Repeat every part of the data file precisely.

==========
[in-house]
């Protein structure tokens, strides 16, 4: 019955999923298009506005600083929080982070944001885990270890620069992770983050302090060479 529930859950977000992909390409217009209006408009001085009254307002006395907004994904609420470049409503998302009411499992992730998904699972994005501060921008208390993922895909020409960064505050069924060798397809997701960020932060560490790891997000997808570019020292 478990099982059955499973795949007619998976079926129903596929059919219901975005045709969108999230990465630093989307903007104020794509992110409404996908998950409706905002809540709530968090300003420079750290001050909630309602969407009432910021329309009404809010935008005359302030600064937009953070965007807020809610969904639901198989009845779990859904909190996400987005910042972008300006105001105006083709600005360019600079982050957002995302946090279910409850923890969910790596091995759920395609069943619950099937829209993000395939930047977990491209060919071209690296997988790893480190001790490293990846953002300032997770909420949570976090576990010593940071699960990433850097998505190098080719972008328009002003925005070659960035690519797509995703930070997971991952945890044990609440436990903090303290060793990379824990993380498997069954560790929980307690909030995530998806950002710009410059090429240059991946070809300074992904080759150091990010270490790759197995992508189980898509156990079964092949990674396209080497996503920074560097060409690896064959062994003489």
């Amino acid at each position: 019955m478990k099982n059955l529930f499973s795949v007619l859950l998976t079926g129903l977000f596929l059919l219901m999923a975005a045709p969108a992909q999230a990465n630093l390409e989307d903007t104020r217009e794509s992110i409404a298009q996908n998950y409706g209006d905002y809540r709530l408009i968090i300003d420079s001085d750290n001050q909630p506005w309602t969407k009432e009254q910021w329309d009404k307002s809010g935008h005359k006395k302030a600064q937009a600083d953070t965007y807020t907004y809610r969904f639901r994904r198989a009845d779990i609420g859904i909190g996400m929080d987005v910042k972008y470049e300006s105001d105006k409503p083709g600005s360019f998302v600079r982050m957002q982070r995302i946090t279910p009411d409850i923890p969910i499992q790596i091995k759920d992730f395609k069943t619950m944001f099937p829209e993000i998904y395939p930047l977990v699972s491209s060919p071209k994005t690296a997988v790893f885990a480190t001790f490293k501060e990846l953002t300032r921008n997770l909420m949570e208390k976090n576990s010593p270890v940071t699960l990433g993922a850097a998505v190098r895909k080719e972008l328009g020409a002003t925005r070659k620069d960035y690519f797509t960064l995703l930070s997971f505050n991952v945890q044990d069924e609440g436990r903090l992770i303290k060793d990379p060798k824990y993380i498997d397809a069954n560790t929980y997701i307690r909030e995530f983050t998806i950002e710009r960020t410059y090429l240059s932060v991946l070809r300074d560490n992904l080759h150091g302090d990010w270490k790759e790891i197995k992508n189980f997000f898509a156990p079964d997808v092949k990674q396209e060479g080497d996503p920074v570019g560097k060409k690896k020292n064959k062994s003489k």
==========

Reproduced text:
[in-house]
């Protein structure tokens, strides 16, 4: 019955999923298009506005600083929080982070944001885990270890620069992770983050302090060479 529930859950977000992909390409217009209006408009001085009254307002006395907004994904609420470049409503998302009411499992992730998904699972994005501060921008208390993922895909020409960064505050069924060798397809997701960020932060560490790891997000997808570019020292 478990099982059955499973795949007619998976079926129903596929059919219901975005045709969108999230990465630093989307903007104020794509992110409404996908998950409706905002809540709530968090300003420079750290001050909630309602969407009432910021329309009404809010935008005359302030600064937009953070965007807020809610969904639901198989009845779990859904909190996400987005910042972008300006105001105006083709600005360019600079982050957002995302946090279910409850923890969910790596091995759920395609069943619950099937829209993000395939930047977990491209060919071209690296997988790893480190001790490293990846953002300032997770909420949570976090576990010593940071699960990433850097998505190098080719972008328009002003925005070659960035690519797509995703930070997971991952945890044990609440436990903090303290060793990379824990993380498997069954560790929980307690909030995530998806950002710009410059090429240059991946070809300074992904080759150091990010270490790759197995992508189980898509156990079964092949990674396209080497996503920074560097060409690896064959062994003489």
């Amino acid at each position: 019955m478990k099982n059955l529930f499973s795949v007619l859950l998976t079926g129903l977000f596929l059919l219901m999923a975005a045709p969108a992909q999230a990465n630093l390409e989307d903007t104020r217009e794509s992110i409404a298009q996908n998950y409706g209006d905002y809540r709530l408009i968090i300003d420079s001085d750290n001050q909630p506005w309602t969407k009432e009254q910021w329309d009404k307002s809010g935008h005359k006395k302030a600064q937009a600083d953070t965007y807020t907004y809610r969904f639901r994904r198989a009845d779990i609420g859904i909190g996400m929080d987005v910042k972008y470049e300006s105001d105006k409503p083709g600005s360019f998302v600079r982050m957002q982070r995302i946090t279910p009411d409850i923890p969910i499992q790596i091995k759920d992730f395609k069943t619950m944001f099937p829209e993000i998904y395939p930047l977990v699972s491209s060919p071209k994005t690296a997988v790893f885990a480190t001790f490293k501060e990846l953002t300032r921008n997770l909420m949570e208390k976090n576990s010593p270890v940071t699960l990433g993922a850097a998505v190098r895909k080719e972008l328009g020409a002003t925005r070659k620069d960035y690519f797509t960064l995703l930070s997971f505050n991952v945890q044990d069924e609440g436990r903090l992770i303290k060793d990379p060798k824990y993380i498997d397809a069954n560790t929980y997701i307690r909030e995530f983050t998806i950002e710009r960020t410059y090429l240059s932060v991946l070809r300074d560490n992904l080759h150091g302090d990010w270490k790759e790891i197995k992508n189980f997000f898509a156990p079964d997808v092949k990674q396209e060479g080497d996503p920074v570019g560097k060409k690896k020292n064959k062994s003489k």